Jump to content
  • Advertisement
Sign in to follow this  
Zoomby

Use STL or reenvent the wheel?

This topic is 4830 days old which is more than the 365 day threshold we allow for new replies. Please post a new topic.

If you intended to correct an error in the post then please contact us.

Recommended Posts

hi, I have some kind of "psychological" problem when programming C/C++ and I need your help to eliminate it :) : When I need a container like a linked-list or a hashmap I always tend to start writing it from scratch. I don't know why I do it, (in Java i.e. I always use the API's container classes) maybe I'm afraid that STL is too slow. I need your opinion when to use STL (by the way, is there a alternative to STL?) and when to write the container code myself. bye Chris p.s. What is the most recent STL implementation people use?

Share this post


Link to post
Share on other sites
Advertisement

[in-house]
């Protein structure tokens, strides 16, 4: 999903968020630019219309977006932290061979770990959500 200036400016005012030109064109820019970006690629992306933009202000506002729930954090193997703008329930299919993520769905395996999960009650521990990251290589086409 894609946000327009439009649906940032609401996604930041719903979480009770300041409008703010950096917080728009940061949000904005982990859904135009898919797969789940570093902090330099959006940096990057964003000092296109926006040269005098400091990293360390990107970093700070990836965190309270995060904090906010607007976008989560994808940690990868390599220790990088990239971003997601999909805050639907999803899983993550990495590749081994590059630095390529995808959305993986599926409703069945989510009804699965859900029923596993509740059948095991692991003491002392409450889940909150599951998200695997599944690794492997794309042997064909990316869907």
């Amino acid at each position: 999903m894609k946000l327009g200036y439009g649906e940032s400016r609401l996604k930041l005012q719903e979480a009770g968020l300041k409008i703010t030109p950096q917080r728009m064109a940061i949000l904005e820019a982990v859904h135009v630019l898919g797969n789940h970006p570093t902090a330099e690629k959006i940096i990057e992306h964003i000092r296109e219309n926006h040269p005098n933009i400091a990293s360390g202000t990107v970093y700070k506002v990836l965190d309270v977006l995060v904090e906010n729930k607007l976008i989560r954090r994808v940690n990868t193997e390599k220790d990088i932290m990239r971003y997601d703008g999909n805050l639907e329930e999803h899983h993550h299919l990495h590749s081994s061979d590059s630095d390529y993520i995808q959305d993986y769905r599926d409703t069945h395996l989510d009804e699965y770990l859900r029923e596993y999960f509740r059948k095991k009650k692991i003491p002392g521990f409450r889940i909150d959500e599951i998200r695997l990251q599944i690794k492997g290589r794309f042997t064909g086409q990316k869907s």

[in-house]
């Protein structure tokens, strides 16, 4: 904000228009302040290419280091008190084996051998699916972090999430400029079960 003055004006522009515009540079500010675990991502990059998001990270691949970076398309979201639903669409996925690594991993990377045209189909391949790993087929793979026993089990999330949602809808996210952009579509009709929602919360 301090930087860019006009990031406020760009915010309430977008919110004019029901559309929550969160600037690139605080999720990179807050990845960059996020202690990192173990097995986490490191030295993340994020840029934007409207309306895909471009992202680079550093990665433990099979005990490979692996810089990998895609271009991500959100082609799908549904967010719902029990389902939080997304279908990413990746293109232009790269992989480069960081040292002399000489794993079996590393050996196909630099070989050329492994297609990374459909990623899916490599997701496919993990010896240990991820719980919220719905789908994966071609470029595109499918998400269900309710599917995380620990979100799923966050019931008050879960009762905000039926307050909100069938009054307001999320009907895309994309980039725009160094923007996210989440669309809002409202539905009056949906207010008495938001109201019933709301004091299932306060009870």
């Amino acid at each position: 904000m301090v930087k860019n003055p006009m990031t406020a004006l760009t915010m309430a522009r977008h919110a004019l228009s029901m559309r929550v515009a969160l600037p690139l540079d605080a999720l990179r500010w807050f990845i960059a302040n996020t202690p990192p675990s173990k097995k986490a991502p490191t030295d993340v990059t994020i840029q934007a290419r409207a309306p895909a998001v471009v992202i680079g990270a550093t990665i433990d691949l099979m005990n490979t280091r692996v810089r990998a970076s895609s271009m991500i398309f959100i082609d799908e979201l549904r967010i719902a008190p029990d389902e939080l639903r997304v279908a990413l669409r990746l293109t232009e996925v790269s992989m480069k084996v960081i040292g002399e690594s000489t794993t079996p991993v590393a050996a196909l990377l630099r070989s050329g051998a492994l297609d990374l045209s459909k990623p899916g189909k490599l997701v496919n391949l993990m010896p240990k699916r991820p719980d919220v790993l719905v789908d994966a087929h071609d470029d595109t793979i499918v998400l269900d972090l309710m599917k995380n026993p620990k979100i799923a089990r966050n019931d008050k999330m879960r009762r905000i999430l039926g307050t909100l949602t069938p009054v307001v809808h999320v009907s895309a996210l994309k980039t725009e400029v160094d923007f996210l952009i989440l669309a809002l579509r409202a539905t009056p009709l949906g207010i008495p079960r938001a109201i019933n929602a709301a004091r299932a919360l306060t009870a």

By all means, write your own linked lists and containers for the learning experience, but remember STL is your friend. It is well designed code, and is made for maximum performance and functionality. STL isn’t slow, as long as you use it properly. I'll try and find some resources on working with STL for you.

Update: ok, here are a few tutorials i found:
templates
vector & deque
list, set, multiset
map, multimap, hash_map, hash_multimap, hash_set, hash_multiset
Container adaptors

The source site can be found here. Hope this helps you.

Share this post


Link to post
Share on other sites
vector is your friend :) Use it efficiently and it is certainly fast enough. I use it for nearly all of my dynamic lists now, it has really helped to clean up my code.

Share this post


Link to post
Share on other sites
The STL is written by very intelligent people. Consequently, the code written is fast. Not only is it fast, it's also the standard, which means other programmers will be able to know exactly what your code is doing. Furthermore, it's already there waiting to be used by you, so reinventing the wheel seems rather pointless. It is also good to know how the STL works so that if you gain employment and are expected to use it, you can without looking a little embarrased. Boost is a great addition to the STL, but maybe not a replacement.